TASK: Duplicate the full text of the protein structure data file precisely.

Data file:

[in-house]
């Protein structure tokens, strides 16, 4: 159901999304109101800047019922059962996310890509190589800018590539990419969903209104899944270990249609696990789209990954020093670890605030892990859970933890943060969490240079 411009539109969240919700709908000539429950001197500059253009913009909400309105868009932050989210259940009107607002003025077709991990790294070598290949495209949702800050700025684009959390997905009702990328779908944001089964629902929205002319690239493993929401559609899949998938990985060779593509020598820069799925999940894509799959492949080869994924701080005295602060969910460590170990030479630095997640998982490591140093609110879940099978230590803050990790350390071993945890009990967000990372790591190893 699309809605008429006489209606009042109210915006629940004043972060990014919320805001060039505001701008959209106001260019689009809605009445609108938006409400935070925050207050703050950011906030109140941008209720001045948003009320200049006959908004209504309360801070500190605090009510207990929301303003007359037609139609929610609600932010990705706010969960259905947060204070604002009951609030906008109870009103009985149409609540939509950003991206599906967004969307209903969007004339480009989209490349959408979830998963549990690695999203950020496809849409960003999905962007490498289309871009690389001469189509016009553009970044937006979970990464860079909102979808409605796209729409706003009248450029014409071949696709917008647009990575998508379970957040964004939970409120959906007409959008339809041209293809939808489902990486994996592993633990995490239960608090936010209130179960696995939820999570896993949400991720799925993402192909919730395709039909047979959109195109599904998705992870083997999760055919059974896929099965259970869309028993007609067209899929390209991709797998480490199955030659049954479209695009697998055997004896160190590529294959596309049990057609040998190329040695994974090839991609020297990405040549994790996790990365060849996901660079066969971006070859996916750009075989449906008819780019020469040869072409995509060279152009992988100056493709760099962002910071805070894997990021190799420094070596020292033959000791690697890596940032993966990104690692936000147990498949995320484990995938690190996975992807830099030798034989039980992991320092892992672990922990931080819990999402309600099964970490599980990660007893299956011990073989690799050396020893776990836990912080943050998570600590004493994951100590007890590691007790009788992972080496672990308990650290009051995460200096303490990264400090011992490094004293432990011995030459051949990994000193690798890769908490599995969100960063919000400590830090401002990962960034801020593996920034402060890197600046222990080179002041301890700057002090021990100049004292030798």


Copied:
[in-house]
């Protein structure tokens, strides 16, 4: 159901999304109101800047019922059962996310890509190589800018590539990419969903209104899944270990249609696990789209990954020093670890605030892990859970933890943060969490240079 411009539109969240919700709908000539429950001197500059253009913009909400309105868009932050989210259940009107607002003025077709991990790294070598290949495209949702800050700025684009959390997905009702990328779908944001089964629902929205002319690239493993929401559609899949998938990985060779593509020598820069799925999940894509799959492949080869994924701080005295602060969910460590170990030479630095997640998982490591140093609110879940099978230590803050990790350390071993945890009990967000990372790591190893 699309809605008429006489209606009042109210915006629940004043972060990014919320805001060039505001701008959209106001260019689009809605009445609108938006409400935070925050207050703050950011906030109140941008209720001045948003009320200049006959908004209504309360801070500190605090009510207990929301303003007359037609139609929610609600932010990705706010969960259905947060204070604002009951609030906008109870009103009985149409609540939509950003991206599906967004969307209903969007004339480009989209490349959408979830998963549990690695999203950020496809849409960003999905962007490498289309871009690389001469189509016009553009970044937006979970990464860079909102979808409605796209729409706003009248450029014409071949696709917008647009990575998508379970957040964004939970409120959906007409959008339809041209293809939808489902990486994996592993633990995490239960608090936010209130179960696995939820999570896993949400991720799925993402192909919730395709039909047979959109195109599904998705992870083997999760055919059974896929099965259970869309028993007609067209899929390209991709797998480490199955030659049954479209695009697998055997004896160190590529294959596309049990057609040998190329040695994974090839991609020297990405040549994790996790990365060849996901660079066969971006070859996916750009075989449906008819780019020469040869072409995509060279152009992988100056493709760099962002910071805070894997990021190799420094070596020292033959000791690697890596940032993966990104690692936000147990498949995320484990995938690190996975992807830099030798034989039980992991320092892992672990922990931080819990999402309600099964970490599980990660007893299956011990073989690799050396020893776990836990912080943050998570600590004493994951100590007890590691007790009788992972080496672990308990650290009051995460200096303490990264400090011992490094004293432990011995030459051949990994000193690798890769908490599995969100960063919000400590830090401002990962960034801020593996920034402060890197600046222990080179002041301890700057002090021990100049004292030798």